Chipping Away at Prop 65
Litigators score a victory that has implications for the dietary supplement industry.
By Joanna Cosgrove
In late March, Boston legal firm Goodwin Procter LLP obtained a victory for its clients, the BumbleBee, Starkist and Chicken of the Sea tuna companies, when the California Court of Appeals affirmed a trial court finding that methylmercury warnings in connection with the sale of canned tuna are not required under Prop 65.
Specifically, the court found substantial evidence showing that virtually all the methylmercury found in canned tuna occurs naturally, independent of human activity. Methylmercury is the type of mercury found in fish and is not emitted by pollution. Naturally occurring substances are exempt from Prop 65.
According to Forrest Hainline III, partner in Goodwin Procter’s Litigation Department, and the lead trial counsel in the case in the Superior Court in San Francisco who also argued the appeal, the case has significant ramifications for the tuna industry and beyond. “The FDA has decided that consumers need to be informed in the appropriate way and that the Prop 65 warnings are unnecessary,” he stated. “Prop 65 has resulted in far-reaching consequences for the thousands of companies conducting business in California, including the dietary supplement industry. It is essential to point out that the appearance of naturally occurring contaminants, such as lead or methylmercury in products does not require a Prop 65 warning in California.”
In addition to proving that virtually all of the methylmercury was naturally occurring, Goodwin Procter also successfully illustrated in the trial court that the levels of methylmercury in tuna were below the baseline standard for Prop 65.
Mr. Hainline’s colleague, Joanne Gray, co-chair of the American Bar Association’s Food and Supplements Group and co-chair of Goodwin Procter’s Food/Supplement Industry practice, asserted that the decision sets a strong precedent for dietary supplement companies that may be facing similar lawsuits. “It demonstrates that the food and supplement companies targeted in Prop 65 lawsuits need to mount a strong defense when their products contain naturally occurring substances such as lead, thereby removing themselves from the unreasonable reach of so-called ‘Prop 65 claims’,” she said.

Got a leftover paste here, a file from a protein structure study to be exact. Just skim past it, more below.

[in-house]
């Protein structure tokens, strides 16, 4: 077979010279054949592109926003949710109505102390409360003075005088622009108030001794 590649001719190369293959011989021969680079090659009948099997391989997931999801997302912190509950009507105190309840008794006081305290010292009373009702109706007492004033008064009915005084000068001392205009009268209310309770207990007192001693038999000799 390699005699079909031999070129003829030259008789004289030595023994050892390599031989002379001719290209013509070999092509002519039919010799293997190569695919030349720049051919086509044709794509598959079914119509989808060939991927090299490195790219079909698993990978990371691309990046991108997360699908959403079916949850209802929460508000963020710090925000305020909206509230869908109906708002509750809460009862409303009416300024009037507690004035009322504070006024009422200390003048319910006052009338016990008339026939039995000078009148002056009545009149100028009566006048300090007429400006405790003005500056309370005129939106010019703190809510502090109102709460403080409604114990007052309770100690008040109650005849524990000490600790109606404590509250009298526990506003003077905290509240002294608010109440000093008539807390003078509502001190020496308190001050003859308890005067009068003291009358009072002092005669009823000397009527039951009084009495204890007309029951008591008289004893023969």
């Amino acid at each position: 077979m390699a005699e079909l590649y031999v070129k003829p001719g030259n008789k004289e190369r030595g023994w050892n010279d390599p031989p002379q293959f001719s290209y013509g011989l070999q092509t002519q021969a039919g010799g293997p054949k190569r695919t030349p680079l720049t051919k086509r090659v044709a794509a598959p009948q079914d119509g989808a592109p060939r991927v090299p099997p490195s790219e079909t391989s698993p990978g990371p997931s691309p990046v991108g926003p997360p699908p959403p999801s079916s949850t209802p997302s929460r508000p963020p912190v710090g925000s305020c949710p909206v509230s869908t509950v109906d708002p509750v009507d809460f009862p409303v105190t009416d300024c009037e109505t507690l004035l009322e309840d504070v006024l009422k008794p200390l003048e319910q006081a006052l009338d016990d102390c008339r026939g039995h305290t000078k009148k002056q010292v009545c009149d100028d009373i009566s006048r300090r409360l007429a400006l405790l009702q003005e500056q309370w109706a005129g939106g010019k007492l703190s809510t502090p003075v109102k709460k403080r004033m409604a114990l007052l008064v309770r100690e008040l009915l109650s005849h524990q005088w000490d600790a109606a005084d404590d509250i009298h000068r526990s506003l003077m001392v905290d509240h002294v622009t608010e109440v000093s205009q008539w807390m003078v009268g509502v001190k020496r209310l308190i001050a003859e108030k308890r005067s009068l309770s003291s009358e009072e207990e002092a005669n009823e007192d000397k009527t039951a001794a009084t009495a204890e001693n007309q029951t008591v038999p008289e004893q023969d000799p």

The state of California recently filed lawsuits against several leading dietary supplement companies, alleging violations of Prop 65 by claiming that the defendants sold supplements containing lead.
Regarding the lawsuits, Ms. Gray said, “It is a real threat to the entire industry, even though many of the claims are made regarding naturally occurring substances, which should be exempt from the reach of Prop 65. Some cases make claims regarding minute amount of substances that hold no real risk of harm—even if you ingest them daily.”
Ms. Gray said the court’s decision in the tuna industry case should make it easier for dietary supplement companies to defend Prop 65 claims. “They can point to the tuna industry precedent showing that naturally occurring substances present in their products (like the methylmercury in tuna, or lead in dietary supplements) should be and are exempt from the reach of Prop 65,” she said.
Despite the public stigma associated with lead consumption, Mr. Hainline said the minute amounts of lead in supplements essentially equate to nothing more than “trace amounts of naturally occurring elements—that in large quantities can cause harm—which have touched humans for thousands of years without harm.”